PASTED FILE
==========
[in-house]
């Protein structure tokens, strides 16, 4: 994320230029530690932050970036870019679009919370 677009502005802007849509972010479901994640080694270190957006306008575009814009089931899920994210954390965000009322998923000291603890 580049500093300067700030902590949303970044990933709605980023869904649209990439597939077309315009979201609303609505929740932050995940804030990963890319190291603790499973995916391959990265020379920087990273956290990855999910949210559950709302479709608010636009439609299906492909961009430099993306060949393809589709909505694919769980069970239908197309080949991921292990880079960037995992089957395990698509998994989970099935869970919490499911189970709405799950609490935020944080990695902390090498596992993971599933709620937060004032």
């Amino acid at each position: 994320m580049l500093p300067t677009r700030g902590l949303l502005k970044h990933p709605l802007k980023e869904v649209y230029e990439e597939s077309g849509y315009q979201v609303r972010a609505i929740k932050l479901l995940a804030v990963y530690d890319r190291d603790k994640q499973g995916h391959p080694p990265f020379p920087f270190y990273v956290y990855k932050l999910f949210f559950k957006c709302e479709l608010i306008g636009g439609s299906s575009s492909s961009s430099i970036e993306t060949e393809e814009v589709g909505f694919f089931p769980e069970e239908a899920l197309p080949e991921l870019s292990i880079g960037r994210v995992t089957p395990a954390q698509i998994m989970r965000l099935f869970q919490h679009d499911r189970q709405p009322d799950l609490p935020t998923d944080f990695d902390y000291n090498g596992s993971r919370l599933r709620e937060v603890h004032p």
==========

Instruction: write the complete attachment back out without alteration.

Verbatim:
[in-house]
């Protein structure tokens, strides 16, 4: 994320230029530690932050970036870019679009919370 677009502005802007849509972010479901994640080694270190957006306008575009814009089931899920994210954390965000009322998923000291603890 580049500093300067700030902590949303970044990933709605980023869904649209990439597939077309315009979201609303609505929740932050995940804030990963890319190291603790499973995916391959990265020379920087990273956290990855999910949210559950709302479709608010636009439609299906492909961009430099993306060949393809589709909505694919769980069970239908197309080949991921292990880079960037995992089957395990698509998994989970099935869970919490499911189970709405799950609490935020944080990695902390090498596992993971599933709620937060004032």
């Amino acid at each position: 994320m580049l500093p300067t677009r700030g902590l949303l502005k970044h990933p709605l802007k980023e869904v649209y230029e990439e597939s077309g849509y315009q979201v609303r972010a609505i929740k932050l479901l995940a804030v990963y530690d890319r190291d603790k994640q499973g995916h391959p080694p990265f020379p920087f270190y990273v956290y990855k932050l999910f949210f559950k957006c709302e479709l608010i306008g636009g439609s299906s575009s492909s961009s430099i970036e993306t060949e393809e814009v589709g909505f694919f089931p769980e069970e239908a899920l197309p080949e991921l870019s292990i880079g960037r994210v995992t089957p395990a954390q698509i998994m989970r965000l099935f869970q919490h679009d499911r189970q709405p009322d799950l609490p935020t998923d944080f990695d902390y000291n090498g596992s993971r919370l599933r709620e937060v603890h004032p």